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David Pomerantz resigns from Northamptons Central Services Department

David Pomerantz resigns from Northamptons Central Services Department

NORTHAMPTON David Pomerantz will not be retiring at the end of this year. Hell continue to work with governments in order to improve energy efficiency.

Pomerantz (70), Northamptons director, Central Services, announced his retirement in Oct. After 15 years leading the department that provides maintenance, heating, cooling, plumbing, and electrical services, as well as energy management, security, and much more for city properties, including schools.

Last week, Pomerantz spoke at his Memorial Hall office and stated that he would assist in the transition of a new director. He will then concentrate his efforts on Sea Change Associates, a budding business venture that will help government agencies implement mitigation measures for climate change.

I grew up on Long Island’s south shore, on the beaches. So things like the environment and the oceans have always been important to my family, he said. I’ve been involved in many environmental causes my whole life and it has shaped my work.

Pomerantz stated that he visited Ireland twice and plans to return to the country to exchange ideas and expertise on climate change.

He said that I must bring my banjo to the pubs. I try to play for no less than a half hour every night. Although it may not happen every night, it is a wonderful instrument.

Pomerantz received a University of Cincinnati degree in urban planning and community planning. He then worked as a city planner in Vermont before moving to Amherst, Massachusetts, in 1977. After working as a state environmental director at MassPIRG, Pomerantz moved to UMass Amherst to perform microstudies for U.S. Department of Energy.

Pomerantz was hired by the International City Management Association in 1980. He then moved to Washington, D.C. Pomerantz traveled across the country to deliver management workshops and conduct training sessions on topics such as energy efficiency and sustainability.

Pomerantz stated that it left a lasting impression on him. He said that he was so drawn to the cause for protecting the environment that he never considered other career options.

After his work in D.C. he returned home to Amherst, where he started Elements of Structure, a construction firm. He also served as an Amherst firefighter for 20 years and FEMA disaster aid worker for two decades.

After Hurricane Andrew in 1992, I spent a month living in Florida. I remember being in communities to do assessments and not structural assessments. There was nothing left. Pomerantz stated that unless you had a compass, it was impossible to know where you are. Neighborhoods are as flat as this desk.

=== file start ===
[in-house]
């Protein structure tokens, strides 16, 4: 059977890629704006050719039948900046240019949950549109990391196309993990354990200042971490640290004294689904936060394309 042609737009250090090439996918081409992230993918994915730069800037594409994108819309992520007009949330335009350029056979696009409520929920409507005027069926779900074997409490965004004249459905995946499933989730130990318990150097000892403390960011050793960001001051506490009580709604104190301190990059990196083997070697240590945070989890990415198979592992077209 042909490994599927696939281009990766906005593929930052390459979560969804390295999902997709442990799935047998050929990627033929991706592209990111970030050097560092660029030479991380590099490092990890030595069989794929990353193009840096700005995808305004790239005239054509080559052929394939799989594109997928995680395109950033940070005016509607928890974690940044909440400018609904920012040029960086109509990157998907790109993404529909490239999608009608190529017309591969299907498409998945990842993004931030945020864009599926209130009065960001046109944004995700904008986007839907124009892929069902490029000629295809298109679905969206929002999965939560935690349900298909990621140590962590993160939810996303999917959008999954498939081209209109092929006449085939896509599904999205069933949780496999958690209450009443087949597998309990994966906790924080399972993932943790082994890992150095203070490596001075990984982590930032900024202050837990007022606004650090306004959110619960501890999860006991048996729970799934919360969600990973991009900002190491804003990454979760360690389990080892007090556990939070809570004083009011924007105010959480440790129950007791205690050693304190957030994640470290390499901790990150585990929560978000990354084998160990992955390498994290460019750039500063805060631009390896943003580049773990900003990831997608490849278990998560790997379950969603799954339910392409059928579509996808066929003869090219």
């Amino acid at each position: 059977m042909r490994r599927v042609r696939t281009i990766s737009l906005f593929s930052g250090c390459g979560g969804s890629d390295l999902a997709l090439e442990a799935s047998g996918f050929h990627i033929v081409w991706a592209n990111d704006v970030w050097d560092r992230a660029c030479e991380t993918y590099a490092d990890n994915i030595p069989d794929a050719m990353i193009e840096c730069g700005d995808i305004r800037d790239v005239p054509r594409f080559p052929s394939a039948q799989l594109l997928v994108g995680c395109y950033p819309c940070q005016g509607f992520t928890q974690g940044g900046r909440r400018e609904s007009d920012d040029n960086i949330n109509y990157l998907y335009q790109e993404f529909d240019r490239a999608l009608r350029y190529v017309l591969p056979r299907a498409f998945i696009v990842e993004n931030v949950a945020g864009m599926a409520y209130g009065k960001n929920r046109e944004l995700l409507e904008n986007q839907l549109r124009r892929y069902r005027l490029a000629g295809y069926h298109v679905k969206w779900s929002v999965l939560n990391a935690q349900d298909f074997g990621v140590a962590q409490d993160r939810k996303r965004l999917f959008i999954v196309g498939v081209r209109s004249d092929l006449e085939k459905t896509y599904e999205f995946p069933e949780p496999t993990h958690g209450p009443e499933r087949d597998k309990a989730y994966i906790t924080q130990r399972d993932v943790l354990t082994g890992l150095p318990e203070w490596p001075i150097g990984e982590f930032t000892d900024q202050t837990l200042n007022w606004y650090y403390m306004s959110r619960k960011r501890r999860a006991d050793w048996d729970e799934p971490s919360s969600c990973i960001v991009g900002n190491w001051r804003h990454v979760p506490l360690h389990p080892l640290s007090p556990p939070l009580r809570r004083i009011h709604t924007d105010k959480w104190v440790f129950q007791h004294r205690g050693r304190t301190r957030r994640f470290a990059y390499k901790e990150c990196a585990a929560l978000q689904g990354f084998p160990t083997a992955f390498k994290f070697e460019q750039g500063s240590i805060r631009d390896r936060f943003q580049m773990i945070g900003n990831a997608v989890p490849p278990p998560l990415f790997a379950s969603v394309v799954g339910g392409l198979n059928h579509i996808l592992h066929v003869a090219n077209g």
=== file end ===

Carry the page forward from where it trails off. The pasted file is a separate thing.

Pomerantz was hired in 2004 by Northfield Mount Hermon School to be its construction manager. He was responsible for overseeing the expansion and upgrading of the school’s Gill campus. He described himself as an orchestra leader who gets all the collaboration done between people. He carried that attitude to his next gig at Central Services Northampton.

Pomerantz, who now resides in Leyden was first appointed Central Services director in May 2007 by Clare Higgins. For his efforts to modernize the department, Pomerantz was praised by incumbent Mayor David Narkewicz.

He has been a consummate team player as well as a problem solver, Narkewicz said about Pomerantz in statement. Central Services has played a crucial role in the advancement of the city’s goals of accessibility, energy efficiency, sustainability across all its facilities.

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Pomerantz stated that we are the veins and arterial of municipal operations. Although you don’t think about the veins or arteries in your body, it is essential for the city to provide the services it does through other departments. It is a lot of work, both planning-wise and physically.

Pomerantz’s Central Services crew, which includes nearly 60 people, runs the annual blitz that repairs, remodels, and upgrades every school building in the city. It is the only eight-week period during the summer vacation when the schools aren’t empty. They are also partially responsible for achieving the city’s goal to be net carbon neutral by 2050. They include reducing building energy loads and replacing street lights with LEDs.

Pomerantz stated, “I have worked hard to bring in people who are qualified, they have their licenses and certificates, and they are dedicated and aggressive as positive employees.” I have a great team.

Pomerantz received a Climate Resilience Certificate Program through Antioch University in 2020. His capstone project was a review of mitigation measures to reduce coastal flooding in five New England States.

Climate impacts are so dangerous, and I don’t know the timeframes or how serious it could get, I decided to do my final project: What is the state for implementation? He said.

Sea Change Associates, his new company, will conduct research and offer technical assistance to people. He explained that while every country and every region in the world might be different, they all deal with the same issues.

After Pomerantzs January 3rd take-office, Gina-Louise Sciarra, the Mayor-elect, will ultimately appoint Pomerantzs successor.

Brian Steele can be reached at bsteele@gazettenet.com.

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